Image 1 (The Independent, 2021)
The scandalous details behind coffee sourcing and coffee consumption are an old story. It is also one that people tend to forgive, forget and dismiss as they sip their 5th cup of coffee for the day at mid-afternoon. Coffee is the second most-consumed liquid in the world, only because water is necessary to sustain life. According to the United Nations Conference on Trade and Development, It is the second most traded commodity––when the first is petroleum, a fuel that sustains the industrial world.
The size of the coffee business is enormous. In 2020, the global coffee market was priced at over 102 billion in US dollars. The process requires a lot of workers and intermediaries. From cultivating, to harvesting, to drying, from packaging and shipping, blending, roasting, retailing, and consuming, it is a never-ending cycle. This supply chain cannot be broken as demand grows exponentially every day, month, and year. Coffee has become an addiction, though people deem it a lot harmless than other drugs. A few centuries back, in Mecca, coffee was believed to be a sinful drink because of its intoxicating properties. Today, it actually is for completely different reasons.
The first one is labor conditions and exploitation. From the early years of coffee bean plantations, coffee trade was dependent on slave trade. In Africa and other countries like Brazil, Vietnam, and Colombia who make up the bulk of coffee production, slaves were picking the crop for the consumption of developed countries, having never tasted coffee themselves, under extremely poor living and working conditions, possible bodily harm and no compensation. In 2021, it would be logical to expect that these kinds of conditions have long remained in the past. Unfortunately, that is not the case.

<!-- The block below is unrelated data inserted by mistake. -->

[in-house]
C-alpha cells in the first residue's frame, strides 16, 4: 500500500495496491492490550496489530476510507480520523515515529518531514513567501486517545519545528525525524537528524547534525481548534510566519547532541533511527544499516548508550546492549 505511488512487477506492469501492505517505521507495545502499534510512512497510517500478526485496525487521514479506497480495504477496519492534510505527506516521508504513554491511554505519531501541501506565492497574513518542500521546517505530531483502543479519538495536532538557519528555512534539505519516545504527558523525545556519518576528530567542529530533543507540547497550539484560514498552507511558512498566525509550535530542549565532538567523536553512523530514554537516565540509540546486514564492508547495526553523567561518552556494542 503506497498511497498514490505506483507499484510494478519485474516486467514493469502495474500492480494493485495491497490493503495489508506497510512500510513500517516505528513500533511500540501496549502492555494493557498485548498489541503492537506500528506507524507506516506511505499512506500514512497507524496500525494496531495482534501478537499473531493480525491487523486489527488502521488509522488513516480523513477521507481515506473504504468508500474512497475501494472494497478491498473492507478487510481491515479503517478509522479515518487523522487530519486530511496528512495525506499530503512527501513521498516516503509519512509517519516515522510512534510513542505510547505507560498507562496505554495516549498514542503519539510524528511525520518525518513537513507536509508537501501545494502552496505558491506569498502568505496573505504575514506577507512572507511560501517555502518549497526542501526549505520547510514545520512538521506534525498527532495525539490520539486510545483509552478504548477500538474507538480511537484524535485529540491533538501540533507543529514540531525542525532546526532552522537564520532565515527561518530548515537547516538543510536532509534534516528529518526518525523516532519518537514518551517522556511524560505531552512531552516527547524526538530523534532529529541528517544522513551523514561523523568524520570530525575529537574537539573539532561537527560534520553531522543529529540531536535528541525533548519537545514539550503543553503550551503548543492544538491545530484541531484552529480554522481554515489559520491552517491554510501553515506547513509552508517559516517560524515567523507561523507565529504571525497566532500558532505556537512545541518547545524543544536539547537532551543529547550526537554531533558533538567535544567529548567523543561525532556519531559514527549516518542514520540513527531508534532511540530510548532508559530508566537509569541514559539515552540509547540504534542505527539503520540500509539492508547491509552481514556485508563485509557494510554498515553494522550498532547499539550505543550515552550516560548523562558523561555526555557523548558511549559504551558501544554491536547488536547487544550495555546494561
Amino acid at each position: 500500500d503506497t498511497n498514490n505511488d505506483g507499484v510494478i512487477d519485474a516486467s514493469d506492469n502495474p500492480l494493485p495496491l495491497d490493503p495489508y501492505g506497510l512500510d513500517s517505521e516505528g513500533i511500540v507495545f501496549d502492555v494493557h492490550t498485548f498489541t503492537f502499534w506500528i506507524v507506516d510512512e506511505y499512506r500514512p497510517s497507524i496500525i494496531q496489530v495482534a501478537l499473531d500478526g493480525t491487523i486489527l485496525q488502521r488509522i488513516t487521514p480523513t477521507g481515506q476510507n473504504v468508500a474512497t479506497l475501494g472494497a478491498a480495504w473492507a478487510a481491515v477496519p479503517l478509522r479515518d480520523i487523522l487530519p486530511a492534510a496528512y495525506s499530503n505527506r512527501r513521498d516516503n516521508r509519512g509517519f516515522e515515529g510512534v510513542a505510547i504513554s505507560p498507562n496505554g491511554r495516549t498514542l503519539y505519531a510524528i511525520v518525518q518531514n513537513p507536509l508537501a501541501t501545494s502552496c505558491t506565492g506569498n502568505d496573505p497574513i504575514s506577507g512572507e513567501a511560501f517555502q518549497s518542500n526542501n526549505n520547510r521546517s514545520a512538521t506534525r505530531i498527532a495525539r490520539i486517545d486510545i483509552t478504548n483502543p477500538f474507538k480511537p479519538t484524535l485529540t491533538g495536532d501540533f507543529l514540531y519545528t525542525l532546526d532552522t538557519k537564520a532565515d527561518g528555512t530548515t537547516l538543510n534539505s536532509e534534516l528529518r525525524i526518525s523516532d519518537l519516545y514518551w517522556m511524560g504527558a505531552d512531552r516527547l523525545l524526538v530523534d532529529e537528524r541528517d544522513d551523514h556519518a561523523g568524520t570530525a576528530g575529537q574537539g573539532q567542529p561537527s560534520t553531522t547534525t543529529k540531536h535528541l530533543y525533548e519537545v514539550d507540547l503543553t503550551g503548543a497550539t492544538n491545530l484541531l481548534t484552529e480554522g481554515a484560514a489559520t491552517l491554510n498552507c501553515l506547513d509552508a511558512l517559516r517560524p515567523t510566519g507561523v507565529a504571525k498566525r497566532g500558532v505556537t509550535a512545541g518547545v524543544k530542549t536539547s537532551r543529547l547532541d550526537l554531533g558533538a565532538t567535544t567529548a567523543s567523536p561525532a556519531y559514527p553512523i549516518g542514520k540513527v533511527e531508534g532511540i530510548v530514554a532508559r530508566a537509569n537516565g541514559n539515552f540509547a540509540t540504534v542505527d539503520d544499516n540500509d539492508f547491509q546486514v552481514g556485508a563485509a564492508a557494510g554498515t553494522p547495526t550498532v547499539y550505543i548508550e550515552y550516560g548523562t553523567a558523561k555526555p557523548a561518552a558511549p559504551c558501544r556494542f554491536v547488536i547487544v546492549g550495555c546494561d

Image 2. (Flickr, 2019)
Workers might not be titled as slaves anymore but they might as well be. They are exposed to the sun and dangerous chemicals for long hours only receiving a laughable amount of the final coffee retail price and obliged to meet the same demand quotas even if prices are lower for a period of time. Basically, they have to keep working at the same pace even if they make less money. During coffee harvesting seasons they often take their children out of school for them to help, sometimes making for almost half of the workers on the field. Their education and healthy development are in danger.
In 2020, it was revealed that major coffee companies that are very well known around the world were using coffee beans sourced from plantations where child labor incidents happened. Undocumented eight-year-old children were working on these farms, exposed to all sort of hazards. The International Labor Organization has abolished child labor ever since 1919. Convention No. 138 clearly states that people who have not completed all compulsory schooling years cannot under any circumstances be employed. It is pretty understandable by anyone’s standards that 8-year-olds have not. The Convention on the Rights of the Child condemns the economic exploitation of children and aims to protect their right to have a carefree childhood and full education. However, most coffee giants just do not care enough to fully ensure that no children are involved in the coffee-making process, or that people are protected by hazardous materials and conditions as well as compensated the right amount for their labor. They do not care about the environmental havoc this massive coffee production is creating either.